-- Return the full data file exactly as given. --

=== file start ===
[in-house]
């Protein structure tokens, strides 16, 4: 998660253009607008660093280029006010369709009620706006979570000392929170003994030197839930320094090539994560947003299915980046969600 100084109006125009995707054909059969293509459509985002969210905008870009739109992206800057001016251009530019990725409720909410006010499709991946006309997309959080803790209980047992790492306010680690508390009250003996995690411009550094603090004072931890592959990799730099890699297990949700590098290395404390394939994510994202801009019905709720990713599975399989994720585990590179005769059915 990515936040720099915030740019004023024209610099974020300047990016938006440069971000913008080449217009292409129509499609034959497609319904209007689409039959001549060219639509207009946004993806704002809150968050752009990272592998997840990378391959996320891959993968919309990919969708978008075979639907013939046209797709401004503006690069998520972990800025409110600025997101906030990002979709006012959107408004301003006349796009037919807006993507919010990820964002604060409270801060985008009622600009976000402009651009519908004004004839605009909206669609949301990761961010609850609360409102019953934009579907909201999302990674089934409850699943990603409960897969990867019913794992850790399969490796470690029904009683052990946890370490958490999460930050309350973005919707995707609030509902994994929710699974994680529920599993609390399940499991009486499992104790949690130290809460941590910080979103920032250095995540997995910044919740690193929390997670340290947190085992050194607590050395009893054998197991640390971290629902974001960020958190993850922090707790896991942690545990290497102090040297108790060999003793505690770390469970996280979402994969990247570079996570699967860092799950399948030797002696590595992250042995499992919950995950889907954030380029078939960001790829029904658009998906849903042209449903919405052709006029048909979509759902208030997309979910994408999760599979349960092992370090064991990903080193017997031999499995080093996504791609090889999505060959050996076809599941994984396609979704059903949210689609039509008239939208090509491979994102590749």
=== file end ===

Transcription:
[in-house]
């Protein structure tokens, strides 16, 4: 998660253009607008660093280029006010369709009620706006979570000392929170003994030197839930320094090539994560947003299915980046969600 100084109006125009995707054909059969293509459509985002969210905008870009739109992206800057001016251009530019990725409720909410006010499709991946006309997309959080803790209980047992790492306010680690508390009250003996995690411009550094603090004072931890592959990799730099890699297990949700590098290395404390394939994510994202801009019905709720990713599975399989994720585990590179005769059915 990515936040720099915030740019004023024209610099974020300047990016938006440069971000913008080449217009292409129509499609034959497609319904209007689409039959001549060219639509207009946004993806704002809150968050752009990272592998997840990378391959996320891959993968919309990919969708978008075979639907013939046209797709401004503006690069998520972990800025409110600025997101906030990002979709006012959107408004301003006349796009037919807006993507919010990820964002604060409270801060985008009622600009976000402009651009519908004004004839605009909206669609949301990761961010609850609360409102019953934009579907909201999302990674089934409850699943990603409960897969990867019913794992850790399969490796470690029904009683052990946890370490958490999460930050309350973005919707995707609030509902994994929710699974994680529920599993609390399940499991009486499992104790949690130290809460941590910080979103920032250095995540997995910044919740690193929390997670340290947190085992050194607590050395009893054998197991640390971290629902974001960020958190993850922090707790896991942690545990290497102090040297108790060999003793505690770390469970996280979402994969990247570079996570699967860092799950399948030797002696590595992250042995499992919950995950889907954030380029078939960001790829029904658009998906849903042209449903919405052709006029048909979509759902208030997309979910994408999760599979349960092992370090064991990903080193017997031999499995080093996504791609090889999505060959050996076809599941994984396609979704059903949210689609039509008239939208090509491979994102590749």